Hello, I am new to using psi4 and SAPT calculations. I was looking at an example of a SAPT calculation of a water dimer (https://github.com/psi4/psi4/blob/master/samples/sapt3/input.dat) and noticed that there was a ghost atom. I was searching for information about the ghost atom, i.e., what it does, where to place it, and how it affects the calculation. As far as I understand it speeds up the calculation, right? I run a quick test with and without the ghost atom, and while the SAPT calculation with the ghost atom indeed was a little bit faster, I also realised that the interaction energies were slightly different (e.g. the dispersion term was different by 0.8 kJ/mol). Is there more documentation on the ghost atom (besides https://psicode.org/psi4manual/master/psithonmol.html#ghost-atoms) that explains how to use it (e.g. how to determine its coordinates), and how it affects the calculation? I guess that the calculation without the ghost atom is more precise, right?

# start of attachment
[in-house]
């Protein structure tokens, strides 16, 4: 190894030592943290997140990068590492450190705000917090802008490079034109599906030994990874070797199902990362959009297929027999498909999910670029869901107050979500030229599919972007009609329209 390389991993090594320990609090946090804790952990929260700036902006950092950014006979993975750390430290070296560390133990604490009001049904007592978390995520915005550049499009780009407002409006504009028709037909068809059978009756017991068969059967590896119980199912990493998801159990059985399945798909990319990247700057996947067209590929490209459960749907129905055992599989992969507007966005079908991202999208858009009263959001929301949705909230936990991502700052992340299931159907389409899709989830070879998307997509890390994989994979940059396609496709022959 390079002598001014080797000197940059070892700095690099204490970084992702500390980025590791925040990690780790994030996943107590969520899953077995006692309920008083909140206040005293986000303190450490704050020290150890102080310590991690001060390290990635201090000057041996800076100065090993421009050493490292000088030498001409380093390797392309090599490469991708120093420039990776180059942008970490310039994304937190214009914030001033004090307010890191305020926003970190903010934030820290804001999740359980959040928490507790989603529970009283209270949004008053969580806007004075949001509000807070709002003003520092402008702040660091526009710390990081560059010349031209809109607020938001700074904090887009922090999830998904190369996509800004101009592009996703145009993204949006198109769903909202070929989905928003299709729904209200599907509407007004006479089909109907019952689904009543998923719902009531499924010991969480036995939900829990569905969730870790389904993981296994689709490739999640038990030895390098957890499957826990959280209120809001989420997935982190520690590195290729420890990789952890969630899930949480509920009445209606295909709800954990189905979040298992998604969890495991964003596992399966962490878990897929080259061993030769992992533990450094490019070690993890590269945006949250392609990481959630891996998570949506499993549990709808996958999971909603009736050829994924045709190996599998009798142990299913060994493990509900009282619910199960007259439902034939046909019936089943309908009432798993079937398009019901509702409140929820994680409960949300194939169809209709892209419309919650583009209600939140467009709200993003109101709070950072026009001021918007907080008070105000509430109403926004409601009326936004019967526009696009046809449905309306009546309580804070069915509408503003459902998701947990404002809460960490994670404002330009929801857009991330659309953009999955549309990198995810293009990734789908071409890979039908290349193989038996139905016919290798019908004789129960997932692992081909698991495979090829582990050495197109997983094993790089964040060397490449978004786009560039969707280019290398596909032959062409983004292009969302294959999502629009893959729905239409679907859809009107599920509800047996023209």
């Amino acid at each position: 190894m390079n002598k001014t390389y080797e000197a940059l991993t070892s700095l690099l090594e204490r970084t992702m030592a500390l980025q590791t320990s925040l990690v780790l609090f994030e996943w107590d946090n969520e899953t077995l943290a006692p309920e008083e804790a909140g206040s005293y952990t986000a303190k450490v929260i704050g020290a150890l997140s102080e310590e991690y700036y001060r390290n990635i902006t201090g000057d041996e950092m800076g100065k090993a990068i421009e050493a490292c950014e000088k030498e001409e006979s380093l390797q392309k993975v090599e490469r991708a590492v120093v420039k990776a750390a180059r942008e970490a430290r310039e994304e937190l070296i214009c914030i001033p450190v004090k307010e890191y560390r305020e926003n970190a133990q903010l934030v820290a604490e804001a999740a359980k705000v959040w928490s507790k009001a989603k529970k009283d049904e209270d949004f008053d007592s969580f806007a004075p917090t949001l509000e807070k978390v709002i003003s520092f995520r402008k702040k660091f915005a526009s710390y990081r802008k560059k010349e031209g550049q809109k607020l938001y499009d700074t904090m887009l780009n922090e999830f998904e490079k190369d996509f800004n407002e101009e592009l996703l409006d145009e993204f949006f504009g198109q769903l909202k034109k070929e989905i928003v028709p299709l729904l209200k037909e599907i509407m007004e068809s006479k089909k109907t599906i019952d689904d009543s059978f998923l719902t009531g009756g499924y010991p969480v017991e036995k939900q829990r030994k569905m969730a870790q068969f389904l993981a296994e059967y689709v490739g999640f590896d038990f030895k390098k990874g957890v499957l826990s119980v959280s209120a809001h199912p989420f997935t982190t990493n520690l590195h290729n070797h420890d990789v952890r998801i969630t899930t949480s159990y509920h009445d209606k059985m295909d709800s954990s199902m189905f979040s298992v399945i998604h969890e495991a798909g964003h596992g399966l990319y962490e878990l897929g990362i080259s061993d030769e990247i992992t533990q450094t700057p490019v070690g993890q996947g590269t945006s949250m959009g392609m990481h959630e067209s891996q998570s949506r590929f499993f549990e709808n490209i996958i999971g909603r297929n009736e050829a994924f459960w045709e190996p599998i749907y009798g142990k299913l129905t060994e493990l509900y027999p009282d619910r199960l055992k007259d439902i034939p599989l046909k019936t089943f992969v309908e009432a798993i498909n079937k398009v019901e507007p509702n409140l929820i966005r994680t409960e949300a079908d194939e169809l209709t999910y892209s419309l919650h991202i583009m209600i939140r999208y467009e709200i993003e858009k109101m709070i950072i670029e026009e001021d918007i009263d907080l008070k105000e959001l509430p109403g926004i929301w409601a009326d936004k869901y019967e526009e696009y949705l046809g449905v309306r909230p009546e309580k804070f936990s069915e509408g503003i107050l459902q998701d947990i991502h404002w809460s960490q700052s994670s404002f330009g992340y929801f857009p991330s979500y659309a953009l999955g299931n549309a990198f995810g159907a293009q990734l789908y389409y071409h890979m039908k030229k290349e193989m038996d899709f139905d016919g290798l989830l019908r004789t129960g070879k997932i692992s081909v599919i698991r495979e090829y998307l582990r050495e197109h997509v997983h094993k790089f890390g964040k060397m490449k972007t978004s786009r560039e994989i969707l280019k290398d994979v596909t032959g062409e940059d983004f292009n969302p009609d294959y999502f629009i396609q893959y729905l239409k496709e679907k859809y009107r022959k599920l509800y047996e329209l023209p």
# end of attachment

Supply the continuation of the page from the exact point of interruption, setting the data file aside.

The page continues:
The ghost atom in the example is to add mid-bond basis functions. This reduces basis set truncation effects at this point in space and can help to get better results.
(SAPT: Symmetry-Adapted Perturbation Theory)
The calculation with the ghost atom will run slower in general, because you have a large basis set.
Taking timings on a tiny example are borderline meaningless unless you take serious effort (run thousands calculations and be aware of general system load)
Ok, thank you, interesting. So adding the ghost atom makes the calculation in general slower and more accurate.
Do you have any reference that you can recommend to learn more about how to use ghost atoms?
ghost atoms are just a technical trick to place basis functions in space, here at the mid point between a binding vector.
This ‘trick’ is most prominently used in the calculation of the counterpoise correction to correct the BSSE ( basis set superposition error). You will find plenty of reading material in basic textbooks and internet search.
Ok, thanks again for your explanation.